Ezekiel’s prophetic answer [Ezekiel 34:11-17]: Since the world’s shepherds were shepherding themselves instead of the sheep entrusted to them, God will come down and shepherd the sheep personally, caring for the lost and strayed and abused, destroying those who have made themselves fat and sleek.
This is the theocratic answer, the one the radicals of various religious traditions are ready to implement in a spirit of divine wrath. Discussion, tolerance, and compromise are not acceptable answers. Return to God’s ways is the only answer. And they are prepared to enforce it.
Jesus’s Matthean answer: There will be a final Judgment in the age to come and Christ the King will separate the sheep from the goats, sending the sheep to Paradise and the goats to eternal punishment.
This is the classic Christian answer. Still, few any longer expect to see this Second Coming as portrayed in the scriptures; such an immense scene is beyond imagining. For most the judgment is conceived as a personal experience individualized.
The Universe answer? The feast these readings come from and which sets the context for Advent is the Feast of Christ, King of the Universe. That calls to mind the Universe Story and the new cosmology that is emerging into our consciousness. It assumes an initial great Flaring Forth or “Big Bang” and 13.8 Billion years of evolving realities leading toward this moment and pressing toward a seemingly limitless future.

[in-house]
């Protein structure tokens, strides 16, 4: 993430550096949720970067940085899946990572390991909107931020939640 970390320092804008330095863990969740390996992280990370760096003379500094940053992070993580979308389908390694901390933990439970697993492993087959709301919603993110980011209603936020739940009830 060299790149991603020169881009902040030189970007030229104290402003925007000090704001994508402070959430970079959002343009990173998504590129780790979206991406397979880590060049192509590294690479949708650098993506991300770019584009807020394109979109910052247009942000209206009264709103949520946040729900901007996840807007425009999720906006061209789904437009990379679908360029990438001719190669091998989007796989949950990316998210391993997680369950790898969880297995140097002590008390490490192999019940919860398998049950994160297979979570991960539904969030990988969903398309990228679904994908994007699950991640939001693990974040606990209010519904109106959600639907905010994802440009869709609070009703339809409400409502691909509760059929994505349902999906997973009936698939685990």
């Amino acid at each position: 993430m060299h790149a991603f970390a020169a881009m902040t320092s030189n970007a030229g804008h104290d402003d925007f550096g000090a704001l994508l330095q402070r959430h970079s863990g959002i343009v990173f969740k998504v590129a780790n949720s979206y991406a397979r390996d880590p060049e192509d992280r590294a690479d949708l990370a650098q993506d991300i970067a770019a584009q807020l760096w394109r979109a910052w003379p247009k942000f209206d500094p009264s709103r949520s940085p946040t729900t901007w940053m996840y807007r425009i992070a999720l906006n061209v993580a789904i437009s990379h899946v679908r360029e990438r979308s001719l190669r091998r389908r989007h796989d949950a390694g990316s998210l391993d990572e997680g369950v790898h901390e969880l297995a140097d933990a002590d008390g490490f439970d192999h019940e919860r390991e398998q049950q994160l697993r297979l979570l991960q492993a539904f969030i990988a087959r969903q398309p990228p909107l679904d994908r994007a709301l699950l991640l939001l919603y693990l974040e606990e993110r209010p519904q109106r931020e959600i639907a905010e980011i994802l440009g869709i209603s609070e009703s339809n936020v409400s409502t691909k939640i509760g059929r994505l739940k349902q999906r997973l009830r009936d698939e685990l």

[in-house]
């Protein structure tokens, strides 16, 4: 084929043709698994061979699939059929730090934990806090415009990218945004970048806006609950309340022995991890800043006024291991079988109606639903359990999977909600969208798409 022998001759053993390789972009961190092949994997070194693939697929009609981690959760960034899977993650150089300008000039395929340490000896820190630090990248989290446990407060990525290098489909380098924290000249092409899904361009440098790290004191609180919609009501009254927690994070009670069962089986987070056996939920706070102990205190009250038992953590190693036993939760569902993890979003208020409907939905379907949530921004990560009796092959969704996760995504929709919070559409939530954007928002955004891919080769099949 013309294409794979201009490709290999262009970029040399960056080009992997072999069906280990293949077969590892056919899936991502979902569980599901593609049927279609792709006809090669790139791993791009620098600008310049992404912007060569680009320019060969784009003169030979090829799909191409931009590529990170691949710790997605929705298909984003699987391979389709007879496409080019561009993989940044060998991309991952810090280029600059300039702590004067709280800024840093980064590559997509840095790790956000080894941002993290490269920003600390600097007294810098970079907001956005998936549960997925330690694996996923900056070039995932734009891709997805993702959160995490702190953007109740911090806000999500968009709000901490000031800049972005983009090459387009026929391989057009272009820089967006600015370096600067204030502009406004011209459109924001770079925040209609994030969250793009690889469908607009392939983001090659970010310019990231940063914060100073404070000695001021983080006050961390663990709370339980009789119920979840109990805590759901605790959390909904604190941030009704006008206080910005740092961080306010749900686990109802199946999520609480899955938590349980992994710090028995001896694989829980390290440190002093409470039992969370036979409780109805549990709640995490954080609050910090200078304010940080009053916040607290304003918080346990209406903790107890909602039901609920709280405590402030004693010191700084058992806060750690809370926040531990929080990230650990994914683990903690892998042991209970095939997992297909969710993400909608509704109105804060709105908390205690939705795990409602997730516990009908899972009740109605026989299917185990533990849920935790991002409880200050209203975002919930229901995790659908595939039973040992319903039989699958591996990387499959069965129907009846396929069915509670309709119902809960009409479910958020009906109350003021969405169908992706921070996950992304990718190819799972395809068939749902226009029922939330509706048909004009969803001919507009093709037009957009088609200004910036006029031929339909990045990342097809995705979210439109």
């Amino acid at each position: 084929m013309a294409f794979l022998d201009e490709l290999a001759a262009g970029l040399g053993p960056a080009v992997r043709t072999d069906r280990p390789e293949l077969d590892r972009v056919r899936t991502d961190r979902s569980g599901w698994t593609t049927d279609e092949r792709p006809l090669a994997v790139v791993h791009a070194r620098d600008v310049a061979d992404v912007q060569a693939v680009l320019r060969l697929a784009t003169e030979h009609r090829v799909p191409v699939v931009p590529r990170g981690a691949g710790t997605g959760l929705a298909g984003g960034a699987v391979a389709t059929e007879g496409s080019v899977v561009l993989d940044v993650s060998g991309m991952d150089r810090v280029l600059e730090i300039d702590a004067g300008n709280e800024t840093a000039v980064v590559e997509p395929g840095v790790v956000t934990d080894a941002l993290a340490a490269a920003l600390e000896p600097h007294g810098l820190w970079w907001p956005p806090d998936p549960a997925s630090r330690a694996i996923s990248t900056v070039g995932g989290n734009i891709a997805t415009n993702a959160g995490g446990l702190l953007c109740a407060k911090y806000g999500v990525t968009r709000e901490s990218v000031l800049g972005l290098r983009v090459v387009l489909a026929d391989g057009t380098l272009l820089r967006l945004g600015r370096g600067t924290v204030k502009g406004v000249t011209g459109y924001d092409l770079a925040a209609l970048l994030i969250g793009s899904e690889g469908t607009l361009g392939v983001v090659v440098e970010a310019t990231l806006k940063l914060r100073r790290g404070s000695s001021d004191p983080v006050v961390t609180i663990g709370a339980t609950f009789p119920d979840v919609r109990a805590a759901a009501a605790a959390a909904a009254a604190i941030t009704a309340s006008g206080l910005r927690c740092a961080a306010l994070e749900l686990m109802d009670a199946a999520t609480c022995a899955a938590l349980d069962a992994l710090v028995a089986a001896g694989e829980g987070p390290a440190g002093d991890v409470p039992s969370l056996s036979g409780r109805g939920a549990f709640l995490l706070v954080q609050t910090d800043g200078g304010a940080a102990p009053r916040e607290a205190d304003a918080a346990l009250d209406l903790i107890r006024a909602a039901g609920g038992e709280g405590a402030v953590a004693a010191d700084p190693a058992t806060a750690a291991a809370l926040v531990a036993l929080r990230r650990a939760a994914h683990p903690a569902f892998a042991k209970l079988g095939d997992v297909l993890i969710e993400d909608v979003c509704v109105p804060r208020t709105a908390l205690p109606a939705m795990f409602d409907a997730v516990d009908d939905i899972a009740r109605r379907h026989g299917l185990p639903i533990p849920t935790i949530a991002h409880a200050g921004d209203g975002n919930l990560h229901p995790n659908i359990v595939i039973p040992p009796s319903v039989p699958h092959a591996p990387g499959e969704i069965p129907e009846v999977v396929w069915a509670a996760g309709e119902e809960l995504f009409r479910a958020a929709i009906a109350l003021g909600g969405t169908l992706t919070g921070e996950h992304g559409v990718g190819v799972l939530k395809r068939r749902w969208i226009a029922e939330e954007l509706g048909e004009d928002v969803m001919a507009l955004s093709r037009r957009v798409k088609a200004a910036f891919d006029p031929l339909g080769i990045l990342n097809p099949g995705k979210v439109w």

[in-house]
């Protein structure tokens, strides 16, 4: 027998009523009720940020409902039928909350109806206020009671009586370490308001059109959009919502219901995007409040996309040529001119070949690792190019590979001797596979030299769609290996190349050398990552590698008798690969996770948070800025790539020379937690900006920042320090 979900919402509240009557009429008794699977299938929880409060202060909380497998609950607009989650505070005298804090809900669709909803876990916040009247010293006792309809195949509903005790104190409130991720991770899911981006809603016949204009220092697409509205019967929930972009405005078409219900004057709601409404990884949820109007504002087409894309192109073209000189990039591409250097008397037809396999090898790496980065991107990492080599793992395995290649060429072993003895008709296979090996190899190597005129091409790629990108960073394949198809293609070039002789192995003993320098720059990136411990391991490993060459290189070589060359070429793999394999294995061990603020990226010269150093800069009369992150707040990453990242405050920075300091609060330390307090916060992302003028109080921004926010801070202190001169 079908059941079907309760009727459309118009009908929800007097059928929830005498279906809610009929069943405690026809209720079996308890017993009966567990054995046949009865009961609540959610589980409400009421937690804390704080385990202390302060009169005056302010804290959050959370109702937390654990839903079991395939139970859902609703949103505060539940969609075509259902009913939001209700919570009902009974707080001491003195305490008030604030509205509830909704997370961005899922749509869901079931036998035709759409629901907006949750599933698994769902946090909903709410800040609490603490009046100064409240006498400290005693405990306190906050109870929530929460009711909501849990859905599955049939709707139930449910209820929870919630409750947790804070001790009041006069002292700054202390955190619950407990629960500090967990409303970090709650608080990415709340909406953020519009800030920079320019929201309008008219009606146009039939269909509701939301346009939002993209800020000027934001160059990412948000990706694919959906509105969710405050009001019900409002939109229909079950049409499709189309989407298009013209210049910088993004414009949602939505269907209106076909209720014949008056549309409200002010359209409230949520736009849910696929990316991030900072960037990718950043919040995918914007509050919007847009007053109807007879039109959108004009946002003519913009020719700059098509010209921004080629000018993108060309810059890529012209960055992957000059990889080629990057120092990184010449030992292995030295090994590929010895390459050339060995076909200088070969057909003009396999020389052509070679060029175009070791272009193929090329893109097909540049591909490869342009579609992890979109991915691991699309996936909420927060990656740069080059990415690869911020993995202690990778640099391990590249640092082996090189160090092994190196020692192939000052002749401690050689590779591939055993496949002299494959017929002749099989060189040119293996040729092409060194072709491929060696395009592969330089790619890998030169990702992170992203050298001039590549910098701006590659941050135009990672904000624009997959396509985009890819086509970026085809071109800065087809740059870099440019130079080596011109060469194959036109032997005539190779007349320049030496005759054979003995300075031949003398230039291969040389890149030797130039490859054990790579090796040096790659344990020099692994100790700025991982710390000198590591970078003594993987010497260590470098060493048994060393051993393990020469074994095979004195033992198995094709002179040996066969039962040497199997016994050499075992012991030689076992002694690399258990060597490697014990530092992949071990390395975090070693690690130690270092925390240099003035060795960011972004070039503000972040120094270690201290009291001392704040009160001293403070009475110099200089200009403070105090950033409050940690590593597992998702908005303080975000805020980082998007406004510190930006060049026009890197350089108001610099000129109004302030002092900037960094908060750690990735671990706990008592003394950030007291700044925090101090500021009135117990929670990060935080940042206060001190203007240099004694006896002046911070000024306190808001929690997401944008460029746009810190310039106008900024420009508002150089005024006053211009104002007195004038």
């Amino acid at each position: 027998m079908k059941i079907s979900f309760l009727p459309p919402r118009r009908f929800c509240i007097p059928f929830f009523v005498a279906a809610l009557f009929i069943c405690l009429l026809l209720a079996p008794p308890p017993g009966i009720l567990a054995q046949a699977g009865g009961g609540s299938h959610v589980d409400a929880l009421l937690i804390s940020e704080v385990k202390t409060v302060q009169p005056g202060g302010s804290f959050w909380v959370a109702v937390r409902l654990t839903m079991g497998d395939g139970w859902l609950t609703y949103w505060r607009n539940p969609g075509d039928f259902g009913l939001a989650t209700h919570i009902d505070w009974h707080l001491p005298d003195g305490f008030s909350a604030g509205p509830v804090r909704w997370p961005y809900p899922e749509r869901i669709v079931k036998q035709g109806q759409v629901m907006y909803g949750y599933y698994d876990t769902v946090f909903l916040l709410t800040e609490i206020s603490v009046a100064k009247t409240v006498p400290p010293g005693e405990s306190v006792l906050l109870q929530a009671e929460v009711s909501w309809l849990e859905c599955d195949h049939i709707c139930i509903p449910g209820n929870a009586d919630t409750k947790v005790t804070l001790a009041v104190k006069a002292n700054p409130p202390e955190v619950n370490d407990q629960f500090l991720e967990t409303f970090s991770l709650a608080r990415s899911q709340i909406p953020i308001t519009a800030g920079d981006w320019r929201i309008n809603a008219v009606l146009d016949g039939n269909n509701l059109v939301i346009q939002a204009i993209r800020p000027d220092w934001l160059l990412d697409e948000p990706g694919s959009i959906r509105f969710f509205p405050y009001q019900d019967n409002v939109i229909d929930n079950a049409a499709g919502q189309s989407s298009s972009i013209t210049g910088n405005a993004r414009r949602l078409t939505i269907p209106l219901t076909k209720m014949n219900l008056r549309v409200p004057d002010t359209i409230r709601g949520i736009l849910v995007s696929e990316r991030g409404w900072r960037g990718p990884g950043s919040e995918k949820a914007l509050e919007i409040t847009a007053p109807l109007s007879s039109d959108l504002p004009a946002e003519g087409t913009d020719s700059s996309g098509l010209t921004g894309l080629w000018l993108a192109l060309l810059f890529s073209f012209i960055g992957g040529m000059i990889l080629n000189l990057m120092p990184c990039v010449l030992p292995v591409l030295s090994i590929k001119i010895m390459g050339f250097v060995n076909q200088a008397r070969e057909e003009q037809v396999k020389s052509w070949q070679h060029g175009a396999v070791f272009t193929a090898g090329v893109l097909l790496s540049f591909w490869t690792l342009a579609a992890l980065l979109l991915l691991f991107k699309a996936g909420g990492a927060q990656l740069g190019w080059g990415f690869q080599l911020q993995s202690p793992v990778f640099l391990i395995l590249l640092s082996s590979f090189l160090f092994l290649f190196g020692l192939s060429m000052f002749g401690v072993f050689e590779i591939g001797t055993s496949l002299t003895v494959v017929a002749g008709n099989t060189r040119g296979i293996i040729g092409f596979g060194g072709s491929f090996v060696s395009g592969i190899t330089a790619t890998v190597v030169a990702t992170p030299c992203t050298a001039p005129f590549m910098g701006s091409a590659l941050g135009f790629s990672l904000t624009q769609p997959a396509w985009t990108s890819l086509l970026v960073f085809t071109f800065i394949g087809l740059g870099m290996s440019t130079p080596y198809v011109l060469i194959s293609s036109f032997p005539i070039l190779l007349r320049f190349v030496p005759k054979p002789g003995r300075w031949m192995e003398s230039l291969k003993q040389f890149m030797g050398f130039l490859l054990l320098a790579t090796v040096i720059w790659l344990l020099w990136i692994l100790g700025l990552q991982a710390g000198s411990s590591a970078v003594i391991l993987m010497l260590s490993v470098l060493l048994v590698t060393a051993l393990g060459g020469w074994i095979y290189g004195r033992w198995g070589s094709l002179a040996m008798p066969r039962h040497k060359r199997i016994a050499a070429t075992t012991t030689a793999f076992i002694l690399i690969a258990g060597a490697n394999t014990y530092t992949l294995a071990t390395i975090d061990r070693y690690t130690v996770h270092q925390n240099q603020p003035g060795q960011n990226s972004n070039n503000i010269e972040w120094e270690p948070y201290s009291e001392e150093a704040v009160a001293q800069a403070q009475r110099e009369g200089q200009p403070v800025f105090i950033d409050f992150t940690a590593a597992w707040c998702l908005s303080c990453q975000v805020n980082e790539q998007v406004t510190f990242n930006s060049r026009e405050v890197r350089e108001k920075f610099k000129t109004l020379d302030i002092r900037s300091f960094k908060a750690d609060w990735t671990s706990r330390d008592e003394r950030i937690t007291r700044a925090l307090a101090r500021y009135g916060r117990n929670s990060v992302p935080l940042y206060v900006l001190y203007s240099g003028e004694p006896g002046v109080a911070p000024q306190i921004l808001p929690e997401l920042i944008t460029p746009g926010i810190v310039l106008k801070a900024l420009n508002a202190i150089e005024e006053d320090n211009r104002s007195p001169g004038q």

Against this backdrop, how do we imagine God acting in response to what we see in our world today? To the hungry and the fat and sleek, to the thirsty and the hoarders or destroyers, to the migrants/refugees and those who turn them away, to all the outcast and marginalized?
The law of evolution is described by Teilhard de Chardin as the Law of Complexity/Consciousness. Throughout evolution, the power of Love has brought together “particles” or less complex wholes into larger, more complex unities and those unities into more and more complex systems. As the complexities within a system keep growing, the system is overwhelmed and breaks down. Out of that creative chaos, new higher-order systems can then organize.
This is the way consciousness emerged in evolutionary time, and human self-consciousness, and communities, tribes and nations.
Today there are signs all around us that the systems by which we organize human life are being overwhelmed by the complexities of our emerging reality. Everywhere there is more and more breakdown: changing climate and ecological destruction, social unrest over poverty and discrimination, oppressive efforts at suppression and explosions of violence, religious extremism, political polarization and deadlock. How can this growing chaos give birth to creativity and a more complex and adequate way to live together on this planet?
To put that question into the language of the season, what is the Advent we need to pray for at this time? Advent is a time of expectation and waiting for God’s emergence in this world to save it. How should we imagine that divine emergence in our time? What do we have to proclaim – any Good News? What are we hoping and praying for this Advent?